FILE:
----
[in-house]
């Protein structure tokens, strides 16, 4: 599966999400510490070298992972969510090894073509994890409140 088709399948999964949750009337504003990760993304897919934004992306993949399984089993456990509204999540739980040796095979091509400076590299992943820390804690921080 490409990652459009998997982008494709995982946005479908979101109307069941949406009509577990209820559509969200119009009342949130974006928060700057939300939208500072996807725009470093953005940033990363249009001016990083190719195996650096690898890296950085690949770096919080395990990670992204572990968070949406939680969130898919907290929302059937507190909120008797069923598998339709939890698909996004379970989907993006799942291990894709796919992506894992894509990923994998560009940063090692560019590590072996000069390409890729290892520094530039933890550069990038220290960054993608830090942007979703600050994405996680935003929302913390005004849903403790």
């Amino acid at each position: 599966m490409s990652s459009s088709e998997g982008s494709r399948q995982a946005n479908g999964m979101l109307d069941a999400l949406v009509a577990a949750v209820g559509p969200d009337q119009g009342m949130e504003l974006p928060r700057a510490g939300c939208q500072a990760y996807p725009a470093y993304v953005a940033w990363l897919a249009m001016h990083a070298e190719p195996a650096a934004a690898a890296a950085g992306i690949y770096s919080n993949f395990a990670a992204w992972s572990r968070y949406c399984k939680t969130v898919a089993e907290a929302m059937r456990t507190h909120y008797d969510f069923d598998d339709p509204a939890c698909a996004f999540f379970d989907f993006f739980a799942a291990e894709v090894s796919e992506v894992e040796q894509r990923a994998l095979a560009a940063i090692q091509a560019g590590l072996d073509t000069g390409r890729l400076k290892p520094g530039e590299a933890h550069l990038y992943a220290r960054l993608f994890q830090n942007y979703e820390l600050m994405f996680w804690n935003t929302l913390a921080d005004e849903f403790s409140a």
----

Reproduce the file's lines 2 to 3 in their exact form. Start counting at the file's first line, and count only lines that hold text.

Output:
């Protein structure tokens, strides 16, 4: 599966999400510490070298992972969510090894073509994890409140 088709399948999964949750009337504003990760993304897919934004992306993949399984089993456990509204999540739980040796095979091509400076590299992943820390804690921080 490409990652459009998997982008494709995982946005479908979101109307069941949406009509577990209820559509969200119009009342949130974006928060700057939300939208500072996807725009470093953005940033990363249009001016990083190719195996650096690898890296950085690949770096919080395990990670992204572990968070949406939680969130898919907290929302059937507190909120008797069923598998339709939890698909996004379970989907993006799942291990894709796919992506894992894509990923994998560009940063090692560019590590072996000069390409890729290892520094530039933890550069990038220290960054993608830090942007979703600050994405996680935003929302913390005004849903403790």
């Amino acid at each position: 599966m490409s990652s459009s088709e998997g982008s494709r399948q995982a946005n479908g999964m979101l109307d069941a999400l949406v009509a577990a949750v209820g559509p969200d009337q119009g009342m949130e504003l974006p928060r700057a510490g939300c939208q500072a990760y996807p725009a470093y993304v953005a940033w990363l897919a249009m001016h990083a070298e190719p195996a650096a934004a690898a890296a950085g992306i690949y770096s919080n993949f395990a990670a992204w992972s572990r968070y949406c399984k939680t969130v898919a089993e907290a929302m059937r456990t507190h909120y008797d969510f069923d598998d339709p509204a939890c698909a996004f999540f379970d989907f993006f739980a799942a291990e894709v090894s796919e992506v894992e040796q894509r990923a994998l095979a560009a940063i090692q091509a560019g590590l072996d073509t000069g390409r890729l400076k290892p520094g530039e590299a933890h550069l990038y992943a220290r960054l993608f994890q830090n942007y979703e820390l600050m994405f996680w804690n935003t929302l913390a921080d005004e849903f403790s409140a």